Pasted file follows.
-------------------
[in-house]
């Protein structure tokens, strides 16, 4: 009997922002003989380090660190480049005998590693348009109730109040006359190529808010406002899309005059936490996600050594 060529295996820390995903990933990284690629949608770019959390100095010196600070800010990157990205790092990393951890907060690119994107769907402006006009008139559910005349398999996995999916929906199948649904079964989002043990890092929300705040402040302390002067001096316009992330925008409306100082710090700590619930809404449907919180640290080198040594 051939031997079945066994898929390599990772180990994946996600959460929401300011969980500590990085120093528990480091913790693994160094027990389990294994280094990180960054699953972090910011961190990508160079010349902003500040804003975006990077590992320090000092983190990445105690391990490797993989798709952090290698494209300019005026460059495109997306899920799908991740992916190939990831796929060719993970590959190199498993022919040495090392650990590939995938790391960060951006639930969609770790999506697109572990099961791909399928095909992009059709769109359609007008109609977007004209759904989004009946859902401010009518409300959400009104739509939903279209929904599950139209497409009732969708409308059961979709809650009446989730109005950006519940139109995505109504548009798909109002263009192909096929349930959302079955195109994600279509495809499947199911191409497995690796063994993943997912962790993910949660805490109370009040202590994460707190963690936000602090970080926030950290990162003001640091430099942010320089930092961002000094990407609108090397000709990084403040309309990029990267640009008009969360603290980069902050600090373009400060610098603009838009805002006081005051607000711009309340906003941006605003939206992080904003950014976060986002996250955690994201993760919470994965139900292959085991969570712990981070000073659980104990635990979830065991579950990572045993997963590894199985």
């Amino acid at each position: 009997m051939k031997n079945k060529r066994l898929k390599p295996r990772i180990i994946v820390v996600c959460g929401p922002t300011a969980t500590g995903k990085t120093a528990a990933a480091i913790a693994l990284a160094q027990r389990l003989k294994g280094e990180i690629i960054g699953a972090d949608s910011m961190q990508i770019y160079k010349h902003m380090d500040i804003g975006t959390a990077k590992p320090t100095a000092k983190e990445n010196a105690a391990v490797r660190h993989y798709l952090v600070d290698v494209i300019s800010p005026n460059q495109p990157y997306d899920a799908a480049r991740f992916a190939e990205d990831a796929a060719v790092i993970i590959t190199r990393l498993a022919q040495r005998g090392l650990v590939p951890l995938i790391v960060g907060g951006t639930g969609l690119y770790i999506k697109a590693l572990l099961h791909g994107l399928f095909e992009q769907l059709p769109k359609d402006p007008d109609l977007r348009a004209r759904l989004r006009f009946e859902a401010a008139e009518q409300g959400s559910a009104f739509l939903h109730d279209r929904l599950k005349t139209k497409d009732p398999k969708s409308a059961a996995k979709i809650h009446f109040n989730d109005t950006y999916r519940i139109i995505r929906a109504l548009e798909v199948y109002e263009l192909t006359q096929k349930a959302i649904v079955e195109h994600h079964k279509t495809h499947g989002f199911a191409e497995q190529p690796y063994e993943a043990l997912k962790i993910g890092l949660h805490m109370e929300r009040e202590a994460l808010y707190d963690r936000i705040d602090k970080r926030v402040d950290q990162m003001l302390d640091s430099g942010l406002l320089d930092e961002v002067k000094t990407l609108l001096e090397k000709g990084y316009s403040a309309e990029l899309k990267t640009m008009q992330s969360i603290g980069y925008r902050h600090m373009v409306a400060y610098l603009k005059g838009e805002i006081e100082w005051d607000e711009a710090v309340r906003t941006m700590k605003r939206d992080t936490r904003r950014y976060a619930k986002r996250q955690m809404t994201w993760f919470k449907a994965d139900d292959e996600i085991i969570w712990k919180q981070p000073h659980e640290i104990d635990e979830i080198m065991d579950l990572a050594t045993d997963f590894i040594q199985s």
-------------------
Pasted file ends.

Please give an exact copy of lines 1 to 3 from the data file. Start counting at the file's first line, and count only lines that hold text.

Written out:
[in-house]
């Protein structure tokens, strides 16, 4: 009997922002003989380090660190480049005998590693348009109730109040006359190529808010406002899309005059936490996600050594 060529295996820390995903990933990284690629949608770019959390100095010196600070800010990157990205790092990393951890907060690119994107769907402006006009008139559910005349398999996995999916929906199948649904079964989002043990890092929300705040402040302390002067001096316009992330925008409306100082710090700590619930809404449907919180640290080198040594 051939031997079945066994898929390599990772180990994946996600959460929401300011969980500590990085120093528990480091913790693994160094027990389990294994280094990180960054699953972090910011961190990508160079010349902003500040804003975006990077590992320090000092983190990445105690391990490797993989798709952090290698494209300019005026460059495109997306899920799908991740992916190939990831796929060719993970590959190199498993022919040495090392650990590939995938790391960060951006639930969609770790999506697109572990099961791909399928095909992009059709769109359609007008109609977007004209759904989004009946859902401010009518409300959400009104739509939903279209929904599950139209497409009732969708409308059961979709809650009446989730109005950006519940139109995505109504548009798909109002263009192909096929349930959302079955195109994600279509495809499947199911191409497995690796063994993943997912962790993910949660805490109370009040202590994460707190963690936000602090970080926030950290990162003001640091430099942010320089930092961002000094990407609108090397000709990084403040309309990029990267640009008009969360603290980069902050600090373009400060610098603009838009805002006081005051607000711009309340906003941006605003939206992080904003950014976060986002996250955690994201993760919470994965139900292959085991969570712990981070000073659980104990635990979830065991579950990572045993997963590894199985």
């Amino acid at each position: 009997m051939k031997n079945k060529r066994l898929k390599p295996r990772i180990i994946v820390v996600c959460g929401p922002t300011a969980t500590g995903k990085t120093a528990a990933a480091i913790a693994l990284a160094q027990r389990l003989k294994g280094e990180i690629i960054g699953a972090d949608s910011m961190q990508i770019y160079k010349h902003m380090d500040i804003g975006t959390a990077k590992p320090t100095a000092k983190e990445n010196a105690a391990v490797r660190h993989y798709l952090v600070d290698v494209i300019s800010p005026n460059q495109p990157y997306d899920a799908a480049r991740f992916a190939e990205d990831a796929a060719v790092i993970i590959t190199r990393l498993a022919q040495r005998g090392l650990v590939p951890l995938i790391v960060g907060g951006t639930g969609l690119y770790i999506k697109a590693l572990l099961h791909g994107l399928f095909e992009q769907l059709p769109k359609d402006p007008d109609l977007r348009a004209r759904l989004r006009f009946e859902a401010a008139e009518q409300g959400s559910a009104f739509l939903h109730d279209r929904l599950k005349t139209k497409d009732p398999k969708s409308a059961a996995k979709i809650h009446f109040n989730d109005t950006y999916r519940i139109i995505r929906a109504l548009e798909v199948y109002e263009l192909t006359q096929k349930a959302i649904v079955e195109h994600h079964k279509t495809h499947g989002f199911a191409e497995q190529p690796y063994e993943a043990l997912k962790i993910g890092l949660h805490m109370e929300r009040e202590a994460l808010y707190d963690r936000i705040d602090k970080r926030v402040d950290q990162m003001l302390d640091s430099g942010l406002l320089d930092e961002v002067k000094t990407l609108l001096e090397k000709g990084y316009s403040a309309e990029l899309k990267t640009m008009q992330s969360i603290g980069y925008r902050h600090m373009v409306a400060y610098l603009k005059g838009e805002i006081e100082w005051d607000e711009a710090v309340r906003t941006m700590k605003r939206d992080t936490r904003r950014y976060a619930k986002r996250q955690m809404t994201w993760f919470k449907a994965d139900d292959e996600i085991i969570w712990k919180q981070p000073h659980e640290i104990d635990e979830i080198m065991d579950l990572a050594t045993d997963f590894i040594q199985s």